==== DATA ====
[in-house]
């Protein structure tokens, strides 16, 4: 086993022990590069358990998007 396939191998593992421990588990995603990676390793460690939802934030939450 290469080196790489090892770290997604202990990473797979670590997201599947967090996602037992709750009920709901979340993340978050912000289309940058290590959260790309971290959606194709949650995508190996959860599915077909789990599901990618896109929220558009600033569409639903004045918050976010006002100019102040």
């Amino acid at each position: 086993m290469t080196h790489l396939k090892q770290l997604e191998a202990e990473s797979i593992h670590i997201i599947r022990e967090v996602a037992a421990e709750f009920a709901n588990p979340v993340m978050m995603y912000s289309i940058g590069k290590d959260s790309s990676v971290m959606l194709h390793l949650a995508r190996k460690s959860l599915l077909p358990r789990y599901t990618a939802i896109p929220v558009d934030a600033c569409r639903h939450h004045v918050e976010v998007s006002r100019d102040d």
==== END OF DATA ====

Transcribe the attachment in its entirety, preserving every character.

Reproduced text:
[in-house]
């Protein structure tokens, strides 16, 4: 086993022990590069358990998007 396939191998593992421990588990995603990676390793460690939802934030939450 290469080196790489090892770290997604202990990473797979670590997201599947967090996602037992709750009920709901979340993340978050912000289309940058290590959260790309971290959606194709949650995508190996959860599915077909789990599901990618896109929220558009600033569409639903004045918050976010006002100019102040």
């Amino acid at each position: 086993m290469t080196h790489l396939k090892q770290l997604e191998a202990e990473s797979i593992h670590i997201i599947r022990e967090v996602a037992a421990e709750f009920a709901n588990p979340v993340m978050m995603y912000s289309i940058g590069k290590d959260s790309s990676v971290m959606l194709h390793l949650a995508r190996k460690s959860l599915l077909p358990r789990y599901t990618a939802i896109p929220v558009d934030a600033c569409r639903h939450h004045v918050e976010v998007s006002r100019d102040d």